Seven progressive Democratic members of Congress sent a letter April 11 urging Attorney General Merrick Garland to drop the charges against WikiLeaks publisher Julian Assange, marking the day four years ago that he started his confinement on 17 Espionage Act charges in London's high-security Belmarsh Prison.
Watch our panel discussion with the Reporters Committee's Gabe Rottman, and two Pulitzer-Prize-winning journalists–Ellen Nakashima from The Washington Post & Charlie Savage from The New York Times–to talk about the history of media leak investigations and their impact on press freedom.
A federal judge in Virginia dismissed one of Rep. Devin Nunes' (R-CA) defamation suits against The Washington Post, the Federal Aviation Agency released long-awaited drone guidelines, a British judge rejected the U.S. government's request to extradite Wikileaks founder Julian Assange, and more.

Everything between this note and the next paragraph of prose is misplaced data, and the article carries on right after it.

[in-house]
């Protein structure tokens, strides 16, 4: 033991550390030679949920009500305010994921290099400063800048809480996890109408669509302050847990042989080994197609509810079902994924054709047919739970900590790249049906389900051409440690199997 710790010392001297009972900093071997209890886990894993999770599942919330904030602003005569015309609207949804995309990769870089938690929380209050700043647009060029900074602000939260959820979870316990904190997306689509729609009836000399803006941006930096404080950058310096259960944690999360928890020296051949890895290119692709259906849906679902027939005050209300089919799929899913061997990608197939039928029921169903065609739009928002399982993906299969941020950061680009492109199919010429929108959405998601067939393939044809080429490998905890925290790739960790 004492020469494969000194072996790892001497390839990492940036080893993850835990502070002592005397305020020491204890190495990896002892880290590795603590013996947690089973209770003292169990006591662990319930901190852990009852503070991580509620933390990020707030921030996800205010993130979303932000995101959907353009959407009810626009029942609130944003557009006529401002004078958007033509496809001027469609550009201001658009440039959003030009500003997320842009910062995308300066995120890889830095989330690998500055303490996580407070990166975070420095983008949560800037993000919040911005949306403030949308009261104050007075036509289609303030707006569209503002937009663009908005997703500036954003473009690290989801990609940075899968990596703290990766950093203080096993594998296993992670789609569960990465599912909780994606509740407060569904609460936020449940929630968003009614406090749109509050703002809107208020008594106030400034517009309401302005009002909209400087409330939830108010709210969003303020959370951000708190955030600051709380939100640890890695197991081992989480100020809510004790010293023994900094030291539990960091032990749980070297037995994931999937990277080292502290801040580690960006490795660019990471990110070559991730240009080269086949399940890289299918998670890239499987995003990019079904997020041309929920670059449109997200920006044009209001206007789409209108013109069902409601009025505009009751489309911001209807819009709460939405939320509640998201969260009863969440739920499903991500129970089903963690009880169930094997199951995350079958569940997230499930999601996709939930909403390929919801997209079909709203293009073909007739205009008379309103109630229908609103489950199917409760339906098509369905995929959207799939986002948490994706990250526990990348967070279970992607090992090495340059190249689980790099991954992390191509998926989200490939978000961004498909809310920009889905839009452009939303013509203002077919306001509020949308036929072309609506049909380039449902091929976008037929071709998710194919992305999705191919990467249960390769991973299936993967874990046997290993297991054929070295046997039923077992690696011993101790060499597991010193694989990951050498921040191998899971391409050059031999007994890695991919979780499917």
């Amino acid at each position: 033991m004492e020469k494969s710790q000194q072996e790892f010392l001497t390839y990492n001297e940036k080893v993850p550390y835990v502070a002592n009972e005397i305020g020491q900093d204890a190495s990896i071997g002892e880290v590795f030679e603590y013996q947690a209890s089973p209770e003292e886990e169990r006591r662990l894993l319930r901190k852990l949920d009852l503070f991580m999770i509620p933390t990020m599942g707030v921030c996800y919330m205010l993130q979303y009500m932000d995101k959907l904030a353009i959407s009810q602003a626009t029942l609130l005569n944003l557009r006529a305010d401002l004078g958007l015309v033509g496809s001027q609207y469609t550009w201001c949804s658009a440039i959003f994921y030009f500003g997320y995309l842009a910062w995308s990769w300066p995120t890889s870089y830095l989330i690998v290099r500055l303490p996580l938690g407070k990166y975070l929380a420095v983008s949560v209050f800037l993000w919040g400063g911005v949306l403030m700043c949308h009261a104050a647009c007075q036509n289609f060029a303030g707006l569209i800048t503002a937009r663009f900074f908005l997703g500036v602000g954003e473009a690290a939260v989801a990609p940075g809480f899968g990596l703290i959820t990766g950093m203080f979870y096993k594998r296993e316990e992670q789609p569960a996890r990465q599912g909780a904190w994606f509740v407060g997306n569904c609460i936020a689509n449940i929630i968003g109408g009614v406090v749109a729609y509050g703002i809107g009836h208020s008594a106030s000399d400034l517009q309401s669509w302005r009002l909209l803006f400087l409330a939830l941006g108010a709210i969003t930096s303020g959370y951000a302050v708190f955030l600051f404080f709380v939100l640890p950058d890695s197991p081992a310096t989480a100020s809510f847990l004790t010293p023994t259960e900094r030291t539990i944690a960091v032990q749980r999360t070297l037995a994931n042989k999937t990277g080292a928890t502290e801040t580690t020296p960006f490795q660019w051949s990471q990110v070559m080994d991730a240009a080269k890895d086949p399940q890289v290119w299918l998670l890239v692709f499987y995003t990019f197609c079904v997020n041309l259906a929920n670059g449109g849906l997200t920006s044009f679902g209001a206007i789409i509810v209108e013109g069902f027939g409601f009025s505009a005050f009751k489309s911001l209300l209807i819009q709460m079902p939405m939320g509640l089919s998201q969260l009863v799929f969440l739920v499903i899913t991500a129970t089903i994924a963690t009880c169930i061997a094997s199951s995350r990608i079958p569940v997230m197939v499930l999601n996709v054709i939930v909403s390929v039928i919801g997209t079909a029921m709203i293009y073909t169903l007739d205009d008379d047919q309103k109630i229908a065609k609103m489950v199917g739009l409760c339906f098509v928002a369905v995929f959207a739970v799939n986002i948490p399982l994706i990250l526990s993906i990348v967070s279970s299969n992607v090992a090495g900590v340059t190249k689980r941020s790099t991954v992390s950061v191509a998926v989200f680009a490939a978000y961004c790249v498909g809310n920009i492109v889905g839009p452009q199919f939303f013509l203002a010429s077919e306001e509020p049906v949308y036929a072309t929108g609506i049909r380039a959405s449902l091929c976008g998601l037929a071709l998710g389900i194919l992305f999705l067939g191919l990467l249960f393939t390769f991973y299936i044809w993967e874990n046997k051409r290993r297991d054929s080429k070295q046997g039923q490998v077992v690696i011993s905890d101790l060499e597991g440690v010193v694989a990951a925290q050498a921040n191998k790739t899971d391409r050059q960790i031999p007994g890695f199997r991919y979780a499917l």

A British judge refused the United State’s request to extradite WikiLeaks founder Julian Assange after finding there was a “substantial” risk that he would harm himself. “I am satisfied that, in these harsh conditions, Mr. Assange’s mental health would deteriorate, causing him to commit suicide with the single-minded determination of his autism spectrum disorder,” District Judge Vanessa Baraitser said in a ruling released on January 4th.
Certain charges in Assange's case might threaten legal protections afforded to those who report confidential information obtained by others.